While I have little enthusiasm for Tyreek Hill, the thought of what Travis Kelce might do in a Maclin-less offense gives me Zeusbumps. Kelce had 85 catches for 1,125 yards last season on 117 targets, and there’s a decent chance he lands in the 130-140 target range this year, given the lack of proven talent in the Kansas City WR corps.
Kelce has churned out more than 850 receiving yards for three consecutive seasons, but he’s scored just 14 touchdowns over those 48 regular-season games. It’s unlikely that Kelce could ever have a 10-TD season in this offense, but I’ll be surprised if he doesn’t beat his single-season high of five touchdowns. Kelce has an early-fourth-round ADP of TE2, and I’d be comfortable taking him anywhere in the third round. I think the drop-off from Rob Gronkowski and Kelce to Greg Olsen and Jordan Reed is pretty steep, though some see it as more of a gentle slope.
The Kansas City offense could really use a good bandleader. The Chiefs need James Brown. Unfortunately, they’re stuck with Lawrence Welk.
Alex Smith is now 33 and has never gotten over his pathological aversion to throwing downfield. Smith finished 22nd in passing yardage last season, yet his 3,502 yards were a new career high. He also had a career-high five rushing touchdowns last season yet finished 23rd in QB fantasy scoring. The Chiefs traded up in this year’s draft to select Smith’s eventual replacement, the rocket-armed but raw Patrick Mahomes, and it’s possible the changing of the guard could take place before the end of the regular season. Smith’s ADP of QB22 reflects his lack of value in anything but 2QB or superflex leagues.
The most polarizing issue regarding Kansas City is barbecue – specifically, which restaurant serves up the tastiest ribs, brisket, burnt ends, etc., in a town that loves its smoky meats. (I’m an Arthur Bryant’s man myself.) The second most polarizing issue regarding Kansas City is the Chiefs’ backfield – or at least it was until the Chiefs’ third preseason game, when Spencer Ware crumpled to the turf with an apparent knee injury, the severity of which was unknown as of this writing. I had Ware just inside my top 20 at running back before the injury, but I didn’t have a great deal of confidence in that ranking with rookie Kareem Hunt lurking over Ware’s shoulder. Now, with Ware seemingly destined to be out for a minimum of a few weeks, if not the entire season, Hunt has a chance to take the job and run with it.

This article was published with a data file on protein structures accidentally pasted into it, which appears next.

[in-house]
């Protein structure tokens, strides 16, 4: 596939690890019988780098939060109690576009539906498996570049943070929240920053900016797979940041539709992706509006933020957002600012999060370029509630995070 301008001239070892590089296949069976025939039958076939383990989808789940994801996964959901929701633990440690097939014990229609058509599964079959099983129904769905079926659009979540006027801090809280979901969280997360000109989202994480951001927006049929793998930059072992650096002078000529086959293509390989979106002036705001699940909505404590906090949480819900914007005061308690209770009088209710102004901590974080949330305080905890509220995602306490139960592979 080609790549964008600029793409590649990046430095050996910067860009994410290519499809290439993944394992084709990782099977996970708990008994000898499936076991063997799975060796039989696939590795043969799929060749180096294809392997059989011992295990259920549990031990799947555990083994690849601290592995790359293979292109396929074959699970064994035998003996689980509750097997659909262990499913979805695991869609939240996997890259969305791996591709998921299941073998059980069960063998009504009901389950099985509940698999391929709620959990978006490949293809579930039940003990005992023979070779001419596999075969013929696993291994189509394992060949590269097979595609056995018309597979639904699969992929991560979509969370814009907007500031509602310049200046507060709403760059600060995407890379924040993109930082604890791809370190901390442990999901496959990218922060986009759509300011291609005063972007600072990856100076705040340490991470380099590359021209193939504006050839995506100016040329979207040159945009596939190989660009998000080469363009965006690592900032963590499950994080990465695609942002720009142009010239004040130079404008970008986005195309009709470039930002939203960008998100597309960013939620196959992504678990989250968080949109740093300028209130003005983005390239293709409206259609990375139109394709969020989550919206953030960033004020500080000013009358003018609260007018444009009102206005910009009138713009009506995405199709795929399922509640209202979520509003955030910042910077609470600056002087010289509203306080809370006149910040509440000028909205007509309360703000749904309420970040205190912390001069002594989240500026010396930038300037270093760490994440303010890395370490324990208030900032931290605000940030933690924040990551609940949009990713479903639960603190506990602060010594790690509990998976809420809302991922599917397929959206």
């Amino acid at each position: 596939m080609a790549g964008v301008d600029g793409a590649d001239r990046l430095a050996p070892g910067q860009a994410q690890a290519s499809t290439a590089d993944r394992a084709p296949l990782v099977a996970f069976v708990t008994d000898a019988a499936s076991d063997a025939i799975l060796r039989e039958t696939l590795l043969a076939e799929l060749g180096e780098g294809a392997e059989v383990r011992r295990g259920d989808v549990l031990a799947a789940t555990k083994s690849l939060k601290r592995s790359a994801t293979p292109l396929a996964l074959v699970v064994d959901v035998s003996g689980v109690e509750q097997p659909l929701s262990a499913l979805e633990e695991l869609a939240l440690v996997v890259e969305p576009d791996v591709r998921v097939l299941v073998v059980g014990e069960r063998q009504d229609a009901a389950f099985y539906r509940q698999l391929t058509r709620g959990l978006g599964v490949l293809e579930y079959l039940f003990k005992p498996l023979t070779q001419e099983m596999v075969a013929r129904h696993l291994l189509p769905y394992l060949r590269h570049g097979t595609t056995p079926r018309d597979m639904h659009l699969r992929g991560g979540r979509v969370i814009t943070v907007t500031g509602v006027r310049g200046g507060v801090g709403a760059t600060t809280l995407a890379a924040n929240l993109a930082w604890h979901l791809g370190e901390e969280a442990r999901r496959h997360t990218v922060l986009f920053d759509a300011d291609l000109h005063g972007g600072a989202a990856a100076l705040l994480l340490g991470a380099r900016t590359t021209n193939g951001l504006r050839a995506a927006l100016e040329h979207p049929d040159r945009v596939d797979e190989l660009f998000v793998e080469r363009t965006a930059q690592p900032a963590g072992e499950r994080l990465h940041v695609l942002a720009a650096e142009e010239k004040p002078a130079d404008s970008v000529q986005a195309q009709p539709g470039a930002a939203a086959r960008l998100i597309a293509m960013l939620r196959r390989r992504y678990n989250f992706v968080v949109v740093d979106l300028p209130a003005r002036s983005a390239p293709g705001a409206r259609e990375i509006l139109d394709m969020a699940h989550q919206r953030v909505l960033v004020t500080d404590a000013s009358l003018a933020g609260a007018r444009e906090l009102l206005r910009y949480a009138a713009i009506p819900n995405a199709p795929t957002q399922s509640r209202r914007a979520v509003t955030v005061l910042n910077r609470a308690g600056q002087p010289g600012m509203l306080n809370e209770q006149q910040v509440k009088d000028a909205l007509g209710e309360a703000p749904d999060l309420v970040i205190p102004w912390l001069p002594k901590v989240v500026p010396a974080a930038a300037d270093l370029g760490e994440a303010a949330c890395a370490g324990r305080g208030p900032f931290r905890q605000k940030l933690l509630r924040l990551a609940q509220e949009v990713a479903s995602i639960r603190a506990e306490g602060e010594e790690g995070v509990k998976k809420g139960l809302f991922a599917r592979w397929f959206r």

A third-round pick from Toledo, Hunt had a terrific college career (albeit in a non-Power Five conference), rushing for 4,945 yards and 44 touchdowns over his career and averaging 6.3 yards per carry. In his penultimate college game, Hunt ripped apart a pretty good Western Michigan defense, rushing 20 times for 200 yards and a touchdown, and adding three receptions for 73 yards.
This is a backfield worth investing in because of how run-heavy the Chiefs have been. Since Andy Reid became the Chiefs’ head coach in 2013, K.C. has finished 14th, 9th, 6th and 14th in percentage of running plays. Hunt is certainly worth your attention, Ware’s value depends entirely on his diagnosis, and competent third-stringer Charcandrick West now becomes a draftable commodity.
|Spencer Ware||RB20||—||Injured; check status|
|Kareem Hunt||RB37||RB44||Adjust assessment based on Ware injury|
|Tyreek Hill||WR17||WR27||No thanks|